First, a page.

As much as will fit in
Blickle Raum on Spiegelgasse, Vienna
The Ursula Blickle Foundation turned 25 last year. Its initiator, Ursula Blickle, has supported contemporary artists and curators since 1991. The foundation is located in a renovated oil mill in Kraichtal in Baden-Württemberg, Germany, where 95 exhibitions, numerous art books and catalogs have been realized. The Ursula Blickle Video Archive, founded in 2007 at Vienna’s Belvedere, is one of the most important archives for video art in the German-speaking area. The founder decided that the Blickle Raum Spiegelgasse should place a focus on performative artistic formats as of spring 2017. Ursula Blickle, Carola Dertnig, Claudia Slanar and Claudia Bauer spoke about their plans for the Blickle Raum.
Between 2014 and 2016, artist Roman Pfeffer and Gabriele Rothemann, artist and professor of photography at the University of Applied Arts Vienna, were both given the opportunity to use the Blickle Raum on the top floor of Otto Wagner’s Anker building for over a year. They designed and realized numerous exhibitions and projects in dialogue with works of other artists, establishing an open space for discourse and exhibitions in an environment suited to experimentation.
Claudia Bauer reckons that the size and location of the space allow for a certain openness. Ursula Blickle couldn’t agree more: “The space is more suitable for performances than for conventional exhibitions. Gabriele Rothemann’s last salon with carpets and music worked very well here. I wanted to see more of this type of thing, where different art forms overlap.”
In 2017, Ursula opened Blickle Raum Spiegelgasse to others, in particular to three women: Claudia Slanar manages the Ursula Blickle Video Archive in the Belvedere and has curated exhibitions such as “Dance It” at the Blickle Foundation in Germany; Carola Dertnig, artist and professor of performance art at the Academy of Fine Arts Vienna; and Claudia Bauer, who has been associated with the foundation’s organization and communication since the Ursula Blickle Video Archive opened at Kunsthalle Wien in 2007.
In 2017, the Blickle Raum provides a home for performative investigations integrating dance, architecture and sound. Claudia Slanar on the idea behind this focus: “It’s about examining the triggers of everyday actions, conditioned behavior and distinctive movements, and about exploring them in their interdependency with spatial components. The space is provided to artists and the public as an essential element and is then returned as it was taken over: a white box with several openings.”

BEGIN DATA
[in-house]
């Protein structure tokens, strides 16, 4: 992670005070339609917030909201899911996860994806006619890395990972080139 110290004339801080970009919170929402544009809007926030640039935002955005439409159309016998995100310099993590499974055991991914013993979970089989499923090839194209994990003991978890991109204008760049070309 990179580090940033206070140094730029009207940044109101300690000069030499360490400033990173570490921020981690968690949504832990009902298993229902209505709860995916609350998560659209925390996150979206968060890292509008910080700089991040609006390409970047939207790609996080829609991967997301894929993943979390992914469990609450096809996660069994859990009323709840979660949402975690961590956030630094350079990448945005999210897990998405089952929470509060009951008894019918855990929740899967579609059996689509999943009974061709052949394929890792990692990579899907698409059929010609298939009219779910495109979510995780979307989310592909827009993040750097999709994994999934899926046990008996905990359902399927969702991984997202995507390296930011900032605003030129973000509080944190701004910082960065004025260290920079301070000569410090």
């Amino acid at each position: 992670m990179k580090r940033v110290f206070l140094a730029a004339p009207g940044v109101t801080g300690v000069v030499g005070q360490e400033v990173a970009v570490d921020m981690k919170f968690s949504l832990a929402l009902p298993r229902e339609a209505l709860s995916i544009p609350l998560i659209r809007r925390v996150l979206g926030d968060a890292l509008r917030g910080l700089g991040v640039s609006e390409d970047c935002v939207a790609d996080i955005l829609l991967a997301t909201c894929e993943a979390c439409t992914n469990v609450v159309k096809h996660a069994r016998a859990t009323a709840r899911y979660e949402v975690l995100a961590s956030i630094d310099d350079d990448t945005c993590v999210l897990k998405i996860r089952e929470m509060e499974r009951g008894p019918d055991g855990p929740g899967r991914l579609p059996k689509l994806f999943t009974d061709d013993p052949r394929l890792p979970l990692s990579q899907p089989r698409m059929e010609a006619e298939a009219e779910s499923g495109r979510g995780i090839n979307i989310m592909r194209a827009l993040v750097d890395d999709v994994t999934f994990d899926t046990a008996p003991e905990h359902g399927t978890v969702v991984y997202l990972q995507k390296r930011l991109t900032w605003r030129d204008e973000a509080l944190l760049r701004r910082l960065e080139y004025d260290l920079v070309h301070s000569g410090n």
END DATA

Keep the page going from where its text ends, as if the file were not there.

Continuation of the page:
Six events and cooperative ventures are planned for 2017. The series started in April with the performance “Never Name the Shelf,” in which Sööt/Zeyringer examined the idea of work that resists the urge to deliver concrete results. In June, Seth Weiner focused on a singing technique that relies on particular spatial conditions: yodeling. This performance, “CHESTHEAD,” was developed especially for the Blickle Raum, with the space and visitors becoming musical instruments. In August, the space housed an event in the context of the VISUAL ARTS X DANCE series by ImPulsTanz, and in September the video installation “Richard Hoeck / Heimo Zobernig, 2017,” whose protagonists have both featured at the Ursula Blickle Foundation on several occasions. In October, visual artist Alfredo Barsuglia presented a participatory performance. As part of VIENNA ART WEEK, visitors will be able to see a performative arrangement by Lisa Kortschak on Friday, 17 November. Her performances and concerts, often strictly choreographed, are complemented with video and audio recordings, which always form an integral part of the setting.
Carola Dertnig is planning a “performance film shooting” with the working title “MY MOTHER MYSELF,” “a cinematic and historical portrayal of a piece of contemporary history based on a photo from the era of Hundertwasser’s studio on Spiegelgasse and the Café Vanilla scene in 1970s Vienna.” This is where the biographies of the artist and the Vienna-born founder Ursula Blickle collide.
“We noticed that both the public and artists need a small space where they can observe and listen mindfully, and where the setting encourages people to get involved,” say Carola Dertnig and Claudia Slanar.
“And of course we hope that this format will continue to exist in the future!”